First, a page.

The TESOL Research Training Journey
Voices from International PhD Students
- Available for pre-order. Item will ship after April 4, 2021
Research training is challenging, and the attrition rate of doctoral students has been increasing in Canada, the UK, the USA, and Australia. In their book, Chen and Le examine the reasons for these students becoming demotivated, particularly in the context of TESOL. There has been much investigation into research training issues in multiple contexts and multiple disciplines. Yet, the research training process in TESOL for international students has not been explored greatly, and their voices have not been heard. This book gives voice to the research trainees, allowing their experiences to be reflected, and the implications discussed in order to help create more effective supervision models.
By employing the qualitative approach and adopting critical incident as a new technique for data collection, Chen and Le attempt to gain insights into the research training process, to reveal different research stages of research trainees - those undertaking both PhD and Master by research degrees- and to put forward a model of supervision to improve the innovation and quality of research. This book tackles the complex nature of research training. It is hoped that findings of this study can provide research supervisors and trainees with theoretical insights and practical references.
Table of Contents
1. Introduction 2. Doctoral Research Training 3. International PhD Students 4. Research Design and Method 5. Cultural Adaptation 6. Academic Transformation 7. Emotional Challenges 8. Personal Wellbeing 9. Conclusion Epilogue
Shen Chen is a multilingual teacher educator in School of Education at University of Newcastle, Australia. He has taught at Melbourne University and Deakin University in Australia before he moved to University of Newcastle in 1993. Since then, he has been a research fellow and a visiting professor at Cambridge University and Warwick University, UK; University of California, Berkeley, USA, University of British Columbia, Canada and University of Hong Kong. His contribution has been in the teaching and research of language and culture and second language teacher education. He was the recipient of the Australian National Teaching Award in 2014 for his contribution to international PhD supervision.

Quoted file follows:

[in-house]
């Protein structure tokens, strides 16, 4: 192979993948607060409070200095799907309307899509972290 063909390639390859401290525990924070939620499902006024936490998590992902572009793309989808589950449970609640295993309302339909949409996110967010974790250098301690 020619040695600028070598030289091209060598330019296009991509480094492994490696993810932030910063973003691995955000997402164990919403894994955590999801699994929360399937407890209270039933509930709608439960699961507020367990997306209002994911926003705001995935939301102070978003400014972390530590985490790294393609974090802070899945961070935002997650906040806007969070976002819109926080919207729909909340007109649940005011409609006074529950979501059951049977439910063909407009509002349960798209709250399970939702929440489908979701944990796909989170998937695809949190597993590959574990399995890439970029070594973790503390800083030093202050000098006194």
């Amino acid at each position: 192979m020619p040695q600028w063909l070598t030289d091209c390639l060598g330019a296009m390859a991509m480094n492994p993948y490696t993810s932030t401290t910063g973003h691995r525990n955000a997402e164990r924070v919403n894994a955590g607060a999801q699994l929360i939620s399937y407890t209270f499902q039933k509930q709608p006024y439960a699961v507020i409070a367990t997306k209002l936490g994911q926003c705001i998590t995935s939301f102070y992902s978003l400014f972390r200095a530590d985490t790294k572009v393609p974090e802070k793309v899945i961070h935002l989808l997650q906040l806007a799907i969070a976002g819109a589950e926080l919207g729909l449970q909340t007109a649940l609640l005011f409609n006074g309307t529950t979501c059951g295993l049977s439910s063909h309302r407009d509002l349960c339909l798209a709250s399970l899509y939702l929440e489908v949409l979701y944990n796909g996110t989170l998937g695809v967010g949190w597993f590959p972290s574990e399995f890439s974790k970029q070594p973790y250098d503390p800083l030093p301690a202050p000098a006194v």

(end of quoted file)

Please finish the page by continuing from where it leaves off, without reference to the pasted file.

Thi Thuy Le awarded a degree of PhD (Education) at the University of Newcastle, Australia in 2017. She worked as TESOL lecturer at the University of Languages and International Studies, Vietnam National University of Hanoi, Vietnam from 2007 to 2018. Her research interests and publications lie in the areas such as culture teaching, English as an international language (EIL), intercultural communication, EFL teacher education, curriculum development, and research training. She was awarded a Solidarity Award at the 18th AILA Conference in 2017.
"This book makes a valuable contribution to our understanding of the complexity of international TESOL students’ graduate training experience in Western, English-speaking countries. It focuses on the linguistic, pedagogical, cultural, and psychological challenges faced by these international students with a view to facilitating and enhancing their academic experience and personal well-being. Drawing on solid empirical data, the book proposes a new, humanistic model of graduate supervision that promises to tide them over such challenges. As such, it is a timely addition to an emerging literature on cross-border graduate education that provides an insightful and thought-provoking account of what international graduate students encounter and experience interculturally in their academic journey." - Guangwei Hu, Professor of Language and Literacy Education, The Hong Kong Polytechnic University
"This volume addresses the unique contemporary demand for research-based resources to enhance the teaching of English to speakers of other languages. Appropriately, the volume is authored by scholars who have themselves experienced the journey of acquiring advanced competence in English from starting-points in Asian languages and cultures. It also draws on extensive research on Asian students who have conducted their PhD research in the field of Teaching English to Speakers of Other Languages (TESOL) in five Western native English-speaking countries.
The significant contribution made by this book to the field of TESOL PhD supervision is its strong presentation of a trainee centered view and leads towards an enhanced model of supervision as a process of human development. I would recommend this book to any international student contemplating the study of a TESOL PhD in a Western English-speaking university. It provides invaluable advice drawing on a respectful consideration of the expressed experience of many who have gone before. The book should also be essential reading for persons being trained to supervise such students." - Ian Malcolm, Emeritus Professor, Edith Cowan University, Western Australia.